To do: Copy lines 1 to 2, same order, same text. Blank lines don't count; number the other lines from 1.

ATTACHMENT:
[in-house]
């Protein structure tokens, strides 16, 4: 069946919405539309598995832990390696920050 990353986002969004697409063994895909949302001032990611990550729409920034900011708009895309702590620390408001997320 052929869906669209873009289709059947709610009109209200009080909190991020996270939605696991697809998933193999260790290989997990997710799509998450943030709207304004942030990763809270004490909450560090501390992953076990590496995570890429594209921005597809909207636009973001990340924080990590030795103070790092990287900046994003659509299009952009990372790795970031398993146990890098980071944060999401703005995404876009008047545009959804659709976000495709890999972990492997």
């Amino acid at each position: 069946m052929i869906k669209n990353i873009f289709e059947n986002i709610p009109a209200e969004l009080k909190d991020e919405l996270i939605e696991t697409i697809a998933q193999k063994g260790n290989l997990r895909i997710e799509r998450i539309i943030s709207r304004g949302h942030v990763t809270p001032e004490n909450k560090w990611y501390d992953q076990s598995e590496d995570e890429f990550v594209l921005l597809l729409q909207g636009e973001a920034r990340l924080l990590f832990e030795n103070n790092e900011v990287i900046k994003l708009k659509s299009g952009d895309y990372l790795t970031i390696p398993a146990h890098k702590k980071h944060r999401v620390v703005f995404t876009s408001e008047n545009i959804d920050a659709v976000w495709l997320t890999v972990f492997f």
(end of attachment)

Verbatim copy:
[in-house]
């Protein structure tokens, strides 16, 4: 069946919405539309598995832990390696920050 990353986002969004697409063994895909949302001032990611990550729409920034900011708009895309702590620390408001997320 052929869906669209873009289709059947709610009109209200009080909190991020996270939605696991697809998933193999260790290989997990997710799509998450943030709207304004942030990763809270004490909450560090501390992953076990590496995570890429594209921005597809909207636009973001990340924080990590030795103070790092990287900046994003659509299009952009990372790795970031398993146990890098980071944060999401703005995404876009008047545009959804659709976000495709890999972990492997």